Wool wool WOOL

Now that I’m weaving baby wraps for a living much of my time is spent with fibres such as cotton and linen. Lovely as they are they’re just not wool. I was just finishing a custom wrap and found myself wondering how the rest of the warp would work with a wool weft. Now this is something I’ve been pondering for a while, wool wraps are out there and I attempted one a few weeks back with not unsuccessful results, just not the ones I’d planned on. I used some Jaggerspun Zephyr, a blend of silk and merino that, in my book anyway, isn’t what I’d call wool. Well, technically it involves sheep in some of the process somewhere along the line, but not proper sheep. Not the kind that you’d find dotted about the Scottish Highlands anyhow. Now a Cheviot or Blue Face Leicester definitely fall into the sheep category, mention a Jacob and we’re really talking sheep.

IMG_4432.JPG(photo courtesy The Jacob Sheep Society).
However, I didn’t have any suitable Jacob wool lying around, lots of fleece but no yarn. I did happen to have a large cone of undyed Shetland; what could be more perfect? The custom part of the warp is going to a Shetlander so especially perfect.
Oh my, I’d forgotten the wonder of wool. The smell and feel of it, the promise of cosiness and the feeling that all is right in the world.
Now Shetland weaving yarn comes ‘greasy’, I know there’s a very important reason for this and I can’t for the life of me remember why but it makes it feel even more sheepy.

Weaving with it was wonderful, it made me feel like I was home again.
The best bit though is the wet finishing; obviously you can’t just throw wool (not normal wool that hasn’t been treated with nasty chemicals to make it ‘superwash’) into the washing machine. So into the bath it went with several kettles of boiling water on top (our boiler doesn’t really get the water quite hot enough) for a good soak. Then the ‘bloom’ appears, that lovely kind of fuzziness that begs you to stroke it…oh I LOVE wool. Proper wooly wool. If I were a baby this is what I would want to be wrapped in, never mind your namby pamby merino, no proper WOOL. I subscribe to the Elizabeth Zimmermann philosophy on babies and wool; she insisted on dressing even babies with wool allergies in wool. Not because she had a slightly sadistic streak but because wool is one of nature’s best materials – warm when it’s cold yet breathable and cool when it’s warm.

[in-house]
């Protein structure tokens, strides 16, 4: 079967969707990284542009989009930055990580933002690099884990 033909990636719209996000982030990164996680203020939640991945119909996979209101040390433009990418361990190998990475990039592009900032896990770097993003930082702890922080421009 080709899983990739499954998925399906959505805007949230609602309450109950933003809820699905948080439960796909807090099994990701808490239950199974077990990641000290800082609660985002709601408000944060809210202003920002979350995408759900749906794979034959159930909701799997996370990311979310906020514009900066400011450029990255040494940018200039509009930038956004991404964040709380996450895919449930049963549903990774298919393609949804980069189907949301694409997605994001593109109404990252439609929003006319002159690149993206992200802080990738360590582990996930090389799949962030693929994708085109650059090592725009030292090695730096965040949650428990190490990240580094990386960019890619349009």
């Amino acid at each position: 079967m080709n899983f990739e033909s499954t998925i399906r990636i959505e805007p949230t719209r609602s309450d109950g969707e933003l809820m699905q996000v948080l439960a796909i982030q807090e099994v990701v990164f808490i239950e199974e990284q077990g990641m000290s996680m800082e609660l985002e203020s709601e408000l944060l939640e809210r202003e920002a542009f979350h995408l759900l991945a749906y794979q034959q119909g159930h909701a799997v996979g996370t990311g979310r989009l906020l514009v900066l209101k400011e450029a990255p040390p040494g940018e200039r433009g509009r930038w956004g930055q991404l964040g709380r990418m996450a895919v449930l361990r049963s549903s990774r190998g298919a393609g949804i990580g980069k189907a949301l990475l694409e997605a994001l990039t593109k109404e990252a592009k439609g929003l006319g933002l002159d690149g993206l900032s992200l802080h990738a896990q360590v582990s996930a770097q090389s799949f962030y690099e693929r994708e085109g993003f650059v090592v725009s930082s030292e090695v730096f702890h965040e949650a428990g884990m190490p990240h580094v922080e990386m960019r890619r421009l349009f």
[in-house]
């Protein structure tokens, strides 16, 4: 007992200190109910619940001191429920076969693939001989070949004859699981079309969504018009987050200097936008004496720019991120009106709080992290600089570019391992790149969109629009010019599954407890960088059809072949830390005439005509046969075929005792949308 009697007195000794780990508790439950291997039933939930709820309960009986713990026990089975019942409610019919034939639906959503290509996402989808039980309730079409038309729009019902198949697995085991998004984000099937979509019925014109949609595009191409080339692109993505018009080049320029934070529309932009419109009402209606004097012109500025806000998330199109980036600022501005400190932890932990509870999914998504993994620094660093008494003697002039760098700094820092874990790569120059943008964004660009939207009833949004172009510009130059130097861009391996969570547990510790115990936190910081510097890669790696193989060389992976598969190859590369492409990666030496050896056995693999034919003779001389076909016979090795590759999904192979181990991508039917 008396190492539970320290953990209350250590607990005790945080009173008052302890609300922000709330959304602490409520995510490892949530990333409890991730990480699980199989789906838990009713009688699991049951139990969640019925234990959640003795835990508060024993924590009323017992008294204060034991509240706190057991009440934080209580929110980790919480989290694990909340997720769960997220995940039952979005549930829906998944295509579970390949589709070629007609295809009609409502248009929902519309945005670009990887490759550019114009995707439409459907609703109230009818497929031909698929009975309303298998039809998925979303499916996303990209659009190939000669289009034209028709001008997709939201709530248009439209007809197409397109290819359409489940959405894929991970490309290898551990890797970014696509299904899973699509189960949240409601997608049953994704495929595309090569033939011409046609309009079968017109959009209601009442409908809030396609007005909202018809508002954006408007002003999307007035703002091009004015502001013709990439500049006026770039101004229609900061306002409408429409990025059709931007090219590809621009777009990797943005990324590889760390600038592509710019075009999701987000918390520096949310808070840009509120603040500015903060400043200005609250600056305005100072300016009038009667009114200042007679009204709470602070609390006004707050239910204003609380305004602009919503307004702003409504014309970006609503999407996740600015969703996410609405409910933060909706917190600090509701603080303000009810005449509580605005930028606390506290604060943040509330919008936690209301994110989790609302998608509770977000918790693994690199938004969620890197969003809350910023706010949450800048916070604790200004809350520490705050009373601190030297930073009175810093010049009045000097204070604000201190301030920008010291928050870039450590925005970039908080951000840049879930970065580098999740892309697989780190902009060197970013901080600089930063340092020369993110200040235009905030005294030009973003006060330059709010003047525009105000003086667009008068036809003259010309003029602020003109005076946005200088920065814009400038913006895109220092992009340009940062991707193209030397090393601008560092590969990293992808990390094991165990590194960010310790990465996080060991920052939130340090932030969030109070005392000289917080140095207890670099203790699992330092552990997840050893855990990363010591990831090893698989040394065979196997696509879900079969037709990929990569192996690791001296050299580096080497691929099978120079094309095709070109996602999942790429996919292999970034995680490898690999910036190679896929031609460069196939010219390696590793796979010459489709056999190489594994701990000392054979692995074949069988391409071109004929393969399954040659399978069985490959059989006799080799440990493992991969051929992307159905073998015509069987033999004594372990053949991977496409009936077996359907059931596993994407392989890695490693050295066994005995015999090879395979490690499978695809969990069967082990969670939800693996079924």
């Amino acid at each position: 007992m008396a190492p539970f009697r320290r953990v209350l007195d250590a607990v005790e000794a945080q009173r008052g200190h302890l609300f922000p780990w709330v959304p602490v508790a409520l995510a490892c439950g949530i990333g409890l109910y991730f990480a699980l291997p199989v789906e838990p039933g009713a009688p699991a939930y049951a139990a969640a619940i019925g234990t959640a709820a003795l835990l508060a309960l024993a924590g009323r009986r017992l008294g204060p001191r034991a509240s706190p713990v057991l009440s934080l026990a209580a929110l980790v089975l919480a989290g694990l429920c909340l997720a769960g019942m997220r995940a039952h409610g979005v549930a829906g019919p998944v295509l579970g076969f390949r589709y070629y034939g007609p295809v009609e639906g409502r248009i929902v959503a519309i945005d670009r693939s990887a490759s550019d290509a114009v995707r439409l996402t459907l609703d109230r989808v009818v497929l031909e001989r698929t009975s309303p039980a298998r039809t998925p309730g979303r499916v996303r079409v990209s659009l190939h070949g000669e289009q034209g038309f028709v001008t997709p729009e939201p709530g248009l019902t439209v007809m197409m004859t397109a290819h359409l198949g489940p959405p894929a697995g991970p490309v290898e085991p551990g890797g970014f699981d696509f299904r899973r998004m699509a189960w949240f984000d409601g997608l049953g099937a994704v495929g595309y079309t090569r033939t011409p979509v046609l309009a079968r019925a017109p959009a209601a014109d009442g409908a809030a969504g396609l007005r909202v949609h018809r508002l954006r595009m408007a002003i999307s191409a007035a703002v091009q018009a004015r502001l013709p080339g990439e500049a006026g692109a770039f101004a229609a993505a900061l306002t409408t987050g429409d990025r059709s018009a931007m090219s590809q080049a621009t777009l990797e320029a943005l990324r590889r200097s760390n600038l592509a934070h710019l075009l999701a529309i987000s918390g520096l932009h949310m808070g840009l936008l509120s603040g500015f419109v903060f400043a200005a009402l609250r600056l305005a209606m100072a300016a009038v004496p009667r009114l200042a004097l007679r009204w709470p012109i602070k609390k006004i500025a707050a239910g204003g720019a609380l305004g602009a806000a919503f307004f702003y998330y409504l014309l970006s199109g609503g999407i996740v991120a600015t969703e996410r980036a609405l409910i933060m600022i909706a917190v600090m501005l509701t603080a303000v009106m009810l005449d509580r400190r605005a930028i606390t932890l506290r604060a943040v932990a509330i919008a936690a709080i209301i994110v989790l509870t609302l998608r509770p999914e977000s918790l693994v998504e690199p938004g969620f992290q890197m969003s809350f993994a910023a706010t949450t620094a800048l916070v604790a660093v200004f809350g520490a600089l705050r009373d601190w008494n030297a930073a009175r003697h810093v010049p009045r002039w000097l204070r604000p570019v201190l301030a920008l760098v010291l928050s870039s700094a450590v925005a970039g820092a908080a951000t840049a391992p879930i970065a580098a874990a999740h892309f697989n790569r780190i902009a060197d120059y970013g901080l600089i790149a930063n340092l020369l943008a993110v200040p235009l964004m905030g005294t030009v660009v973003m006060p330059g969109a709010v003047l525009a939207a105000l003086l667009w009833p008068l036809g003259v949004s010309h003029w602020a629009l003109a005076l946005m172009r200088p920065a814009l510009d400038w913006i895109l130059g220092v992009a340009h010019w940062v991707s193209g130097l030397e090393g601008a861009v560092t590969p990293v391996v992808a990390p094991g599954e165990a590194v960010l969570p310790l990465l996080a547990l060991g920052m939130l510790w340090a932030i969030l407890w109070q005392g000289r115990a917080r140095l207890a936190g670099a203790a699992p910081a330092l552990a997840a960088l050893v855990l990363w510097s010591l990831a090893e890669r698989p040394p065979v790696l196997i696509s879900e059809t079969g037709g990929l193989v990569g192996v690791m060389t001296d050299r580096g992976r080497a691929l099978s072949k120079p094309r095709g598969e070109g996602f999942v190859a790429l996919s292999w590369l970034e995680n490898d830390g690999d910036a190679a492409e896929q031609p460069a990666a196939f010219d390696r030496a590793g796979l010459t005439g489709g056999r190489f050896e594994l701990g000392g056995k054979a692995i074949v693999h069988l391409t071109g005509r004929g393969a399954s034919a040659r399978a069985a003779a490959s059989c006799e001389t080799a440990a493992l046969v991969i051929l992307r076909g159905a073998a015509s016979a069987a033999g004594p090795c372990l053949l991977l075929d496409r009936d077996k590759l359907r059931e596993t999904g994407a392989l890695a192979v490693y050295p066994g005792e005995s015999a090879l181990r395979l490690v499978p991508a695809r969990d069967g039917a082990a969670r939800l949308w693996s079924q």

She suggested that if you wanted a wool that was machine washable and dry-able, maybe you should wonder why babies can’t be similarly treated?
So I love the wrap. It hasn’t sold yet; I’ve made it clear in the listing that it could be perceived as itchy (not to me but I once had a ball of hand dyed rare breed wool return by someone who was unhappy it wasn’t soft enough) and I kind of hope it doesn’t sell so I can turn it into the most beautiful blanket and snuggle down into a lovely sheepy wooly hug.




4 thoughts on “Wool wool WOOL

  1. Spannytickle Studio on FB

    Oh yes. Those trendy blends of wool and silk freak me out—fibre of sheep and insects? No thanks! I won’t knit with anything but pure wool. I love the smell of it, the way the yarn clings to itself, the bits of grass and twig that are sometimes stuck among the fibres of the traditional homespun-type yarns I prefer to use. I love to think about how it was started as a lamb’s downy coat, how it wandered round the moor among the heather, or even in some farmer’s huge pasture, how it was nurtured by the soil and grass of the land, how it protected the sheep by shedding rain and snow and insulating against frost, how it was transformed from a dirty tangled fleece into a soft creamy or coloured yarn and then into a garment that continues all that love …..Wool is pure nature. Wool is alive. Wool is LOVE!! 😀

    1. weavingheart Post author

      Someone after my own heart! Yes its lovely to think of the wool being ‘used’ previously; being able (not for the weaving but a knitted sweater) to make something from fleece to garment is very special too)


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